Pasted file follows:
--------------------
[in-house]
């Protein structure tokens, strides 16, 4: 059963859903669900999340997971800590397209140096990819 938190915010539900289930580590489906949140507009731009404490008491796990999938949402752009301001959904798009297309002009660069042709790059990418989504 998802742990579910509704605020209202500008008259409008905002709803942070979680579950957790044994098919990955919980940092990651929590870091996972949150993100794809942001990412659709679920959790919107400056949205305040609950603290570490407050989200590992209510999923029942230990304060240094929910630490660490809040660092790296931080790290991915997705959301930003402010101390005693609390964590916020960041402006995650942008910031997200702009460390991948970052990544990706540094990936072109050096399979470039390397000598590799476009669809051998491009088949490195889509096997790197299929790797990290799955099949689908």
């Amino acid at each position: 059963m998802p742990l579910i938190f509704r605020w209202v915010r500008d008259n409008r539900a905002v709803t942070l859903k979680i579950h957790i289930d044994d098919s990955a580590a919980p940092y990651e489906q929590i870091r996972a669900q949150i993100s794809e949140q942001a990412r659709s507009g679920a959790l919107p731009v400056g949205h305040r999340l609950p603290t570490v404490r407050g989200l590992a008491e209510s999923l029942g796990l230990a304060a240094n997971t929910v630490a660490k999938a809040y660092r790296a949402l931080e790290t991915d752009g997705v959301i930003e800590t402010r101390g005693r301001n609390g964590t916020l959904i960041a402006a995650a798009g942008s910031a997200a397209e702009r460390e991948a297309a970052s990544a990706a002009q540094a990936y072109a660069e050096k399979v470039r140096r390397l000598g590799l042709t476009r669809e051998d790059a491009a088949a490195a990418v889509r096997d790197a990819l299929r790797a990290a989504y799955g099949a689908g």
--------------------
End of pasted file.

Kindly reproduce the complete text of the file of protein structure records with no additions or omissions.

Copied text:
[in-house]
């Protein structure tokens, strides 16, 4: 059963859903669900999340997971800590397209140096990819 938190915010539900289930580590489906949140507009731009404490008491796990999938949402752009301001959904798009297309002009660069042709790059990418989504 998802742990579910509704605020209202500008008259409008905002709803942070979680579950957790044994098919990955919980940092990651929590870091996972949150993100794809942001990412659709679920959790919107400056949205305040609950603290570490407050989200590992209510999923029942230990304060240094929910630490660490809040660092790296931080790290991915997705959301930003402010101390005693609390964590916020960041402006995650942008910031997200702009460390991948970052990544990706540094990936072109050096399979470039390397000598590799476009669809051998491009088949490195889509096997790197299929790797990290799955099949689908």
């Amino acid at each position: 059963m998802p742990l579910i938190f509704r605020w209202v915010r500008d008259n409008r539900a905002v709803t942070l859903k979680i579950h957790i289930d044994d098919s990955a580590a919980p940092y990651e489906q929590i870091r996972a669900q949150i993100s794809e949140q942001a990412r659709s507009g679920a959790l919107p731009v400056g949205h305040r999340l609950p603290t570490v404490r407050g989200l590992a008491e209510s999923l029942g796990l230990a304060a240094n997971t929910v630490a660490k999938a809040y660092r790296a949402l931080e790290t991915d752009g997705v959301i930003e800590t402010r101390g005693r301001n609390g964590t916020l959904i960041a402006a995650a798009g942008s910031a997200a397209e702009r460390e991948a297309a970052s990544a990706a002009q540094a990936y072109a660069e050096k399979v470039r140096r390397l000598g590799l042709t476009r669809e051998d790059a491009a088949a490195a990418v889509r096997d790197a990819l299929r790797a990290a989504y799955g099949a689908g």